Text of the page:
What I liked most about the film is Roy’s unrelenting pursuit of truth and accountability even in the face of legal threats and intimidation from influential quarters of Indian society. In essence, Roy notes that the protest against the construction of the Narmada River project pits individuals from the lowest stratum of Indian society against powerful corporations and their agents. Those affected by such projects were, more often than not, the dalit (the untouchable) forced to contend with systemic and institutionalized discrimination in the quest for justice and recognition. Roy is particular and categorical in claiming that the dam projects are a farce built on a false pretext and will potentially do more harm than good to vulnerable communities along the Narmada River. The most impressive part of the documentary were the shots depicting splendid and pristine rural life which would inevitably be harmed to pave way for lucrative economic agenda. Roy’s assessment of the current situation also included a review of the irony behind the dam project. She is also highly critical of fallacious idea that the dam project would be readily welcomed by inhabitants of the Narmada Valley since it was bound to eventually improve their economic situation. However, Roy was highly critical of this assertion and viewed the dam as a symbol of the yoke of servitude now bestowed among the poor and societal subtypes in the lower stratum of Indian society. She was quick to point out that it was noteworthy to start by acknowledging that it was rural people who would pay the ultimate price for the proposed construction of a dam on Narmada River. In a quick rejoinder, Roy also adds that the perks of any proposed dam project are almost entirely enjoyed by the urban rich. This is especially worrying considering that 80% of rural Indian households are not connected to the electrical grid and an upwards of 200 million people do not have access to clean and safe drinking water. Roy’s activism, therefore, emerges as a noble cause on behalf of a voiceless cross-section of the Indian society while also forcing the Indian government to come to terms with inconvenient facts and uncomfortable truths surrounding dam projects.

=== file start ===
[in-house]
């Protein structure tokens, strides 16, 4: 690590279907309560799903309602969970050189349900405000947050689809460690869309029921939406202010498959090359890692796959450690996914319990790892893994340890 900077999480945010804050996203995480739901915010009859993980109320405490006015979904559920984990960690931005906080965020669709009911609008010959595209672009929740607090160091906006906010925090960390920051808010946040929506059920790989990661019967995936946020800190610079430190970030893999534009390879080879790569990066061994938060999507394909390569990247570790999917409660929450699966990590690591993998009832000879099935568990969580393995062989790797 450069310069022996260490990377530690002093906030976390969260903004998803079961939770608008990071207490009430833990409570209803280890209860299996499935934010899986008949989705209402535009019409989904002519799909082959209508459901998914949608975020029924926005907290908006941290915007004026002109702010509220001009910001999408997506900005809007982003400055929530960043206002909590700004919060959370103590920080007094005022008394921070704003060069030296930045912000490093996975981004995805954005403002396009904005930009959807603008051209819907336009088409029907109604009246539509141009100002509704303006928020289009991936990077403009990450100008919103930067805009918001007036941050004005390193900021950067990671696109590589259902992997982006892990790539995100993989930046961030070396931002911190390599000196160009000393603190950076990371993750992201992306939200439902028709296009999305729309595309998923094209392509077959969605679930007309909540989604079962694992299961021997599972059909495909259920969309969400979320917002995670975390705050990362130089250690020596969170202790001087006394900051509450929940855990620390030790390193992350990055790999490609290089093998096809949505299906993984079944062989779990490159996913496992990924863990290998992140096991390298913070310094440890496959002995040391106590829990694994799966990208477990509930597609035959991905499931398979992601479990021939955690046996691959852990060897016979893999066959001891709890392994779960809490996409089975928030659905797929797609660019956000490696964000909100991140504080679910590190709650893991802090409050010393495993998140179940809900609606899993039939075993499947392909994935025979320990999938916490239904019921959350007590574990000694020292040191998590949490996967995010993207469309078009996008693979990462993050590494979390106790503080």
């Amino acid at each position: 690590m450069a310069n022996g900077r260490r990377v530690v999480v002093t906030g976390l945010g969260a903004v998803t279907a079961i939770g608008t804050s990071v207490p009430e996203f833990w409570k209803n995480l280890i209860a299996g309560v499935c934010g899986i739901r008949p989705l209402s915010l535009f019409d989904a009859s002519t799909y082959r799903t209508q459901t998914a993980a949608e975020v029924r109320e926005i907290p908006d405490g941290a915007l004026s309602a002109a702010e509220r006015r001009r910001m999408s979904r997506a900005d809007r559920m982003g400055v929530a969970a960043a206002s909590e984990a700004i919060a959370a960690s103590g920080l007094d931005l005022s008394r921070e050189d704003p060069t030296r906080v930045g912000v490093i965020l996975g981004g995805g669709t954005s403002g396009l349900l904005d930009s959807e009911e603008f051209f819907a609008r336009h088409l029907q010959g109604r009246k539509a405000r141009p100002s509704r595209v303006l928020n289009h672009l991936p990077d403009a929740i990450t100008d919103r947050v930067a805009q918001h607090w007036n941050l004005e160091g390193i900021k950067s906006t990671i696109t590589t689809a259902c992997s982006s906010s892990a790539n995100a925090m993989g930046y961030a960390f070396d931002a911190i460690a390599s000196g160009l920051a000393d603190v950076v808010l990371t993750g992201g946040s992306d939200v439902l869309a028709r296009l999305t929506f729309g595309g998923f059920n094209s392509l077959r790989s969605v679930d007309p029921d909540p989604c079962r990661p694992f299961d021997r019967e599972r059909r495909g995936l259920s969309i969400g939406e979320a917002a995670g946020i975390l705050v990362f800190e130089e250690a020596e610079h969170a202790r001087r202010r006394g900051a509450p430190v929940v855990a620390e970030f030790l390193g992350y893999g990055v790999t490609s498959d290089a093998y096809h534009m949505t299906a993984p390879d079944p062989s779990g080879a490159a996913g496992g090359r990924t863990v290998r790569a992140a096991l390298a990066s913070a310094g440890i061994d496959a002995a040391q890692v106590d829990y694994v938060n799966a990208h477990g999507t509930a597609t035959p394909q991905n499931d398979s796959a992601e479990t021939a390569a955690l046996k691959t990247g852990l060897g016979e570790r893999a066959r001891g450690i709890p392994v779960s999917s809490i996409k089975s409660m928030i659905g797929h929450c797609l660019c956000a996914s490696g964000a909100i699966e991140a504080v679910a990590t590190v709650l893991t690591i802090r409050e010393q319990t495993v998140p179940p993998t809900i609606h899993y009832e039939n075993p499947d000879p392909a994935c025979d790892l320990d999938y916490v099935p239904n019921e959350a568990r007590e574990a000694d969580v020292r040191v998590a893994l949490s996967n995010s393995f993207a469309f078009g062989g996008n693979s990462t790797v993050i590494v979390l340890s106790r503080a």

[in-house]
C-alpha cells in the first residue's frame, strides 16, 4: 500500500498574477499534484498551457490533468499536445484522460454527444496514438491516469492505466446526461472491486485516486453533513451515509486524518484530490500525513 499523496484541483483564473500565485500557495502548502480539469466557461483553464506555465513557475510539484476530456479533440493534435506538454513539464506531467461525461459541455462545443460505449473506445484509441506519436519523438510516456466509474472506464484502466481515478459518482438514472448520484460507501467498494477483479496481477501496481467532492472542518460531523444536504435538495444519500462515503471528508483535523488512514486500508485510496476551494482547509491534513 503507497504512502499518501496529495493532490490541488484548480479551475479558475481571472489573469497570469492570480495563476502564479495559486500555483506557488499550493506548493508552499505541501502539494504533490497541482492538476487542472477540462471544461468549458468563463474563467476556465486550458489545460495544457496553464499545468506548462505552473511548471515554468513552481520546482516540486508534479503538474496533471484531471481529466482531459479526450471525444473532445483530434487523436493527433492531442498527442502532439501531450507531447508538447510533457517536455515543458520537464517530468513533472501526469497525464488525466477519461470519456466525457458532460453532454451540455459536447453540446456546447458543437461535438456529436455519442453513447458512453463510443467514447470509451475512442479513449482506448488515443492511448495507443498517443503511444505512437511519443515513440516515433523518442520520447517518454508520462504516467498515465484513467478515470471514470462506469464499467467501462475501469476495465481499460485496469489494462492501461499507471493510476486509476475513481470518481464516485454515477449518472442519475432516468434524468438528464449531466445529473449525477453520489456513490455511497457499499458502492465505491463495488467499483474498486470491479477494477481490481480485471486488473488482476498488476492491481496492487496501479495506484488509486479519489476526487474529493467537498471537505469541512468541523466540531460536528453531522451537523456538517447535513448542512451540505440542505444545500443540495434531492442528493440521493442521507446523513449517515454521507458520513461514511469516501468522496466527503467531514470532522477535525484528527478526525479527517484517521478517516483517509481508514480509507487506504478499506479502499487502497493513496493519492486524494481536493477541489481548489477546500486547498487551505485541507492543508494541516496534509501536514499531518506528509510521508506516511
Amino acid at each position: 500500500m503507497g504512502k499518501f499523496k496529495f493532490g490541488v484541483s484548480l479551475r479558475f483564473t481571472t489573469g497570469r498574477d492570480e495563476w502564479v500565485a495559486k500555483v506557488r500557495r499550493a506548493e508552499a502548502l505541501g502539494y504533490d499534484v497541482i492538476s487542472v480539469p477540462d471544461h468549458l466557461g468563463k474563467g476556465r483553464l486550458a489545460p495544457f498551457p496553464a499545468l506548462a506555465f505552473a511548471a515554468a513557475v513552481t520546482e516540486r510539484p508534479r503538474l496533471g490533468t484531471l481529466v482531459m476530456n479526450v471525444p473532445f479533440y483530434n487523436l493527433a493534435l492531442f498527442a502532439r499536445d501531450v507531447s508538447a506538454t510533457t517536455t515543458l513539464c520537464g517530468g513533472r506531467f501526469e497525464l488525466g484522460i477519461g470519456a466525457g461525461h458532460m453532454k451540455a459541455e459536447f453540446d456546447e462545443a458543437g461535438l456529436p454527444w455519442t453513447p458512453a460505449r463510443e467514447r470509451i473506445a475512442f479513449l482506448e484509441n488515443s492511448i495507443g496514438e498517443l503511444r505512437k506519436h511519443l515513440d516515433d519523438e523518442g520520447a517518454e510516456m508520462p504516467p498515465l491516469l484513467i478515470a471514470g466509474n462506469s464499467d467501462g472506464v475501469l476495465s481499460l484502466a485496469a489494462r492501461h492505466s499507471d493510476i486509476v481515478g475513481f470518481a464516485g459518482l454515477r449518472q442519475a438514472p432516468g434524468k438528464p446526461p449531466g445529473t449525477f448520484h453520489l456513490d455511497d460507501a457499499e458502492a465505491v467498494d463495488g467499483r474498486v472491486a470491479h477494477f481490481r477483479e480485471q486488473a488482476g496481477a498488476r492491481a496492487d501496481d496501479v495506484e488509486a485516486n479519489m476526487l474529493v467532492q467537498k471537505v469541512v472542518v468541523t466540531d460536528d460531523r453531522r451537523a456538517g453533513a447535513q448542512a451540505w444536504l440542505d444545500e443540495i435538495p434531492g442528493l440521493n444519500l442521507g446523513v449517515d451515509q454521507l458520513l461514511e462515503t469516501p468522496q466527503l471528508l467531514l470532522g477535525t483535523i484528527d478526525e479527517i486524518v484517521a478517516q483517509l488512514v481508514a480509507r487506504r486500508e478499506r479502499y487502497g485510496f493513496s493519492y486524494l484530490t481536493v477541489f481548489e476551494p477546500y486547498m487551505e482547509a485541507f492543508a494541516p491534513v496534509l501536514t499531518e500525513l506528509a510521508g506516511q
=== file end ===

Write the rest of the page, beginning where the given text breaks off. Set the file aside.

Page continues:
Arundati Roy’s documentary titled, DAM/AGE: A Film with Arundhati Roy is, arguably, one of the most insightful reviews of economic development projects and water resource development projects and the rarely explored human cost. The film’s title is symbolic and expertly coined to highlight the alleged long-term ‘damage’ of mega dam projects on rural countryside landscapes and their inhabitants. Roy’s presentation of this contemporary problem is exceptional and brings the viewers up to speed with the current crisis and the consequences that await those who choose to speak up against such violations. The passionate display of criticism leveled against the decision of the Indian government for green-lighting the Narmada Dam Project (under the auspices of the Sardar Sarovar Project) was the primary reason behind the 2002 contempt notice issued by the Supreme Court of India. Yet, the film succeeded in demonstrating the manner in which flawed and unsubstantiated claims by interested parties can be used to justify a contempt notice, essentially gagging dissenting voices. I was deeply enthralled by Roy’s film and the subsequent presentation of the subject matter designed with the sole aim of moving the audience; forcing one to ponder deeply about unknown victims of large dam projects in the recent past and their ultimate fate. Roy, thus, seems to conclude that mega economic development and water resource development projects are a political game in which the rich win by ultimately dislocating, dispossessing, and wiping out weaker groups within the context of a fast-paced contemporary society.